Colin Rose was an engineer and union convenor at the Westland subsidiary Normalair-Garrett and remembers what the company was like when he joined in 1967
Normalair Garrett in those days was 52% owned by the Westland Group. It made numerous equipment for civil and military aircraft, including helicopters. Environmental control systems for civilian aircraft, hydraulic control systems for wing flaps and other hydraulics on civil and military aircraft, oxygen breathing equipment for military aircraft, ejector seats, electronic equipment for the Tornado.
Before it was on the ground back at military base they would know there was something wrong
Way back in the day it had an electronic unit that would collect something like 13-million bits of data for the Tornado aircraft. The aircraft could land and, before it was on the ground back at military base, they would know there was something wrong with the aircraft, take the software out, plug it into their computer and rectify the faults, and the plane could be back in the air again. With regards to Westland helicopters, we supplied tie-bars, which are a fitting which holds the rotor blades to the rotor head. We supplied numerous control valves within the helicopters.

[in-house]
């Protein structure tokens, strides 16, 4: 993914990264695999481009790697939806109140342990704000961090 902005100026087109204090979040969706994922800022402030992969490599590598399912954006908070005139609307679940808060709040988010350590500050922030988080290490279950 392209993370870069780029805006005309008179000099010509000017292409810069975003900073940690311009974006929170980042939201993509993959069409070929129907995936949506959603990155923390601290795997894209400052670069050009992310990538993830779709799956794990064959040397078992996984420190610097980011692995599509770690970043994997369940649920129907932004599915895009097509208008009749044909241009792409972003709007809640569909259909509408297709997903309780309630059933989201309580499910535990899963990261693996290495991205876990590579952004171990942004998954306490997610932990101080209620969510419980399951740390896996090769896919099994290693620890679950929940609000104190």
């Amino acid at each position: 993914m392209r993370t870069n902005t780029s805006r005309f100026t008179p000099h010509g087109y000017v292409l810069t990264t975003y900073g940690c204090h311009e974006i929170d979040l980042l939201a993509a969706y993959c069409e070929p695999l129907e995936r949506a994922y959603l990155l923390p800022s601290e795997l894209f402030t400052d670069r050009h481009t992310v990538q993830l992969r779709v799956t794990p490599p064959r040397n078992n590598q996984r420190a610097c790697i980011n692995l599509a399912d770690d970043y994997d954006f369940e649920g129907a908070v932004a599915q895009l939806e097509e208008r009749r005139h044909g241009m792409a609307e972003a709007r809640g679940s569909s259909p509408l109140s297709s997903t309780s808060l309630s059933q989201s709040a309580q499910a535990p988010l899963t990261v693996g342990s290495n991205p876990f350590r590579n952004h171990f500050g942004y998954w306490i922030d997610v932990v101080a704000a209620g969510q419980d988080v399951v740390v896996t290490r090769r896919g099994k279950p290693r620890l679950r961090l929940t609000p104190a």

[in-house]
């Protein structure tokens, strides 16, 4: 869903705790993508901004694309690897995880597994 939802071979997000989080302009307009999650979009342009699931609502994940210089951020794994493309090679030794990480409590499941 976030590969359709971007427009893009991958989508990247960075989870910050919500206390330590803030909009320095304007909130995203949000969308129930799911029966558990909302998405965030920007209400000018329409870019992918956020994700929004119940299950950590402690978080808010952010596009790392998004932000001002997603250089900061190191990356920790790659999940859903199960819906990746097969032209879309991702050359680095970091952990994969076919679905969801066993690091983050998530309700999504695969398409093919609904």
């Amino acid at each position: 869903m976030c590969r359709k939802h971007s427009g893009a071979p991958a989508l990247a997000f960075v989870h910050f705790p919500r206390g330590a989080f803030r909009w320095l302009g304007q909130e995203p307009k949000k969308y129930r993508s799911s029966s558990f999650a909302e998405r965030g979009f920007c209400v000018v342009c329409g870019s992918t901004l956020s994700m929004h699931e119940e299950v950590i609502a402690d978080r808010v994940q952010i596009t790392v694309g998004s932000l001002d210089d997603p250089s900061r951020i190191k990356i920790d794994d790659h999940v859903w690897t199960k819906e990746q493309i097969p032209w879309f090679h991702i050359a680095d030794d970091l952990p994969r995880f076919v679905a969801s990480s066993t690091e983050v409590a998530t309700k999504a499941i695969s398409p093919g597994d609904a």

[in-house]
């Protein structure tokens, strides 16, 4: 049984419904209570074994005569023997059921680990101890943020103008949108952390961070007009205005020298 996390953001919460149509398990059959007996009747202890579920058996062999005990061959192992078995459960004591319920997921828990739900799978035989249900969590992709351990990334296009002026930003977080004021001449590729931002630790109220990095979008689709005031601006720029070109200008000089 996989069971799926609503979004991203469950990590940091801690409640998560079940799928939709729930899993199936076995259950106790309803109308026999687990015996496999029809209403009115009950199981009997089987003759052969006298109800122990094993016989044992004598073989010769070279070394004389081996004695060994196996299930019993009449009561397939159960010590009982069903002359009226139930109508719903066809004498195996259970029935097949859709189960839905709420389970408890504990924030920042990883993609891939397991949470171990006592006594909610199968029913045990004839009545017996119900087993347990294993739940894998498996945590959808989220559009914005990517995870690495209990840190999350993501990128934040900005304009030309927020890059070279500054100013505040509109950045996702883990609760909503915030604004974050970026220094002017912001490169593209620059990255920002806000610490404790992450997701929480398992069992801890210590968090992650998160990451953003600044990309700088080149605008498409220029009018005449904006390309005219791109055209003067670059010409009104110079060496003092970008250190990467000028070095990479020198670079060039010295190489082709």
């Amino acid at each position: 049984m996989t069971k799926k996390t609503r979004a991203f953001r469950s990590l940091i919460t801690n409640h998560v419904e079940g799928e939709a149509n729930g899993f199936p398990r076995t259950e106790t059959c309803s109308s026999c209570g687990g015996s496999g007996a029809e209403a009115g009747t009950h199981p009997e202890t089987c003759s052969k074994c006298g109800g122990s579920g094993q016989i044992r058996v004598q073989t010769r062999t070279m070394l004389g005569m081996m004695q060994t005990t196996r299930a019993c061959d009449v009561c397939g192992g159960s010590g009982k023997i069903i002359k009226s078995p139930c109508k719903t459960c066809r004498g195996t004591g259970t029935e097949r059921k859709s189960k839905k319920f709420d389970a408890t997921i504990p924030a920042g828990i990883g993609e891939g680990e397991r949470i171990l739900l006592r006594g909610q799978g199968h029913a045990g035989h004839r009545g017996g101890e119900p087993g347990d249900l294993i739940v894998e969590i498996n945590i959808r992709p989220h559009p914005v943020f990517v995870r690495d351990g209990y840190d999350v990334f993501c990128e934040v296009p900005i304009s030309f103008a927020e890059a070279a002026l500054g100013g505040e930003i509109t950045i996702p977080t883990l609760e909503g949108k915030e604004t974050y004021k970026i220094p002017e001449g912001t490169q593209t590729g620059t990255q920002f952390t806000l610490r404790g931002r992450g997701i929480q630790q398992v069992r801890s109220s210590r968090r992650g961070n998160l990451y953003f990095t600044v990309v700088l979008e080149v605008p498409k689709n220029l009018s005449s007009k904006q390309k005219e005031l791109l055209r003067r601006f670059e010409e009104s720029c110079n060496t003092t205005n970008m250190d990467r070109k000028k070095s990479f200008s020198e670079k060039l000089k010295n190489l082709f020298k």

A replica of Concord was built inside the altitude chambers
Normalair Garrett just about embraced every aspect of any plane flying, whether, as I say, that be regional civilian aircraft, whether it be long haul aircraft, military fighter jets, from the Harrier and the Phantoms back in the day, through to the helicopters. Everything that Normalair Garrett made, there would be test equipment to replicate what would happen to that equipment when it was fitted to an aircraft. Every product that left the factory would go through simulated flight. A replica of Concord was built inside the altitude chambers and without leaving Yeovil it was flying back and forward to New York every day of the week, just to see what would happen to the equipment fitted-on that aircraft.